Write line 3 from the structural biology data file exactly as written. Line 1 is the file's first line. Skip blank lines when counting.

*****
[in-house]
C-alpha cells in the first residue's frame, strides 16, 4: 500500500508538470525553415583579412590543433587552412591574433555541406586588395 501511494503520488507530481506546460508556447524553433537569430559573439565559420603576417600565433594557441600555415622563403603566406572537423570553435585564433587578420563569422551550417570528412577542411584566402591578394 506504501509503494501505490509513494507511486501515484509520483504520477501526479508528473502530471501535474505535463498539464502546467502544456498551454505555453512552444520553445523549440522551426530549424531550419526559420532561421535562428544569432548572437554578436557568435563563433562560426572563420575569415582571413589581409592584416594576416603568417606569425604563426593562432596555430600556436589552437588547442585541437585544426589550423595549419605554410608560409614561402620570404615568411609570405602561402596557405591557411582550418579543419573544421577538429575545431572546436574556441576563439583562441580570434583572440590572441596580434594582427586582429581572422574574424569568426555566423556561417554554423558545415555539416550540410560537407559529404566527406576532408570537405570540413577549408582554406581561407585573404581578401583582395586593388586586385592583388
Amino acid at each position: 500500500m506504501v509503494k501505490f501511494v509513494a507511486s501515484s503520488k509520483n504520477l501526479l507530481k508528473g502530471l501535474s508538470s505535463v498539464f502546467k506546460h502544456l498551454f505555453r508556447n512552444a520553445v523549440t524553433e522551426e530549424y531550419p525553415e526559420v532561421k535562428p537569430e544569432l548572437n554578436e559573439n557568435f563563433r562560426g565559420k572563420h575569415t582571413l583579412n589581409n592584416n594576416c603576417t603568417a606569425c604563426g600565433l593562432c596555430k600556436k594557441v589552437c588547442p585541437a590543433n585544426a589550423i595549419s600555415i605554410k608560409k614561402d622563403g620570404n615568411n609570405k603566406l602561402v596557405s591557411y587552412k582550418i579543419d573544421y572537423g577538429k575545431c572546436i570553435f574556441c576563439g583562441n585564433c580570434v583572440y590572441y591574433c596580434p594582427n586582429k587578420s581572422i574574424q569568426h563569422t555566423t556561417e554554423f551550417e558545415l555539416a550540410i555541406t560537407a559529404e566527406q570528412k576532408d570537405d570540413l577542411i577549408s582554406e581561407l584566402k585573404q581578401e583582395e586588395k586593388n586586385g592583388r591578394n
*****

Amino acid at each position: 500500500m506504501v509503494k501505490f501511494v509513494a507511486s501515484s503520488k509520483n504520477l501526479l507530481k508528473g502530471l501535474s508538470s505535463v498539464f502546467k506546460h502544456l498551454f505555453r508556447n512552444a520553445v523549440t524553433e522551426e530549424y531550419p525553415e526559420v532561421k535562428p537569430e544569432l548572437n554578436e559573439n557568435f563563433r562560426g565559420k572563420h575569415t582571413l583579412n589581409n592584416n594576416c603576417t603568417a606569425c604563426g600565433l593562432c596555430k600556436k594557441v589552437c588547442p585541437a590543433n585544426a589550423i595549419s600555415i605554410k608560409k614561402d622563403g620570404n615568411n609570405k603566406l602561402v596557405s591557411y587552412k582550418i579543419d573544421y572537423g577538429k575545431c572546436i570553435f574556441c576563439g583562441n585564433c580570434v583572440y590572441y591574433c596580434p594582427n586582429k587578420s581572422i574574424q569568426h563569422t555566423t556561417e554554423f551550417e558545415l555539416a550540410i555541406t560537407a559529404e566527406q570528412k576532408d570537405d570540413l577542411i577549408s582554406e581561407l584566402k585573404q581578401e583582395e586588395k586593388n586586385g592583388r591578394n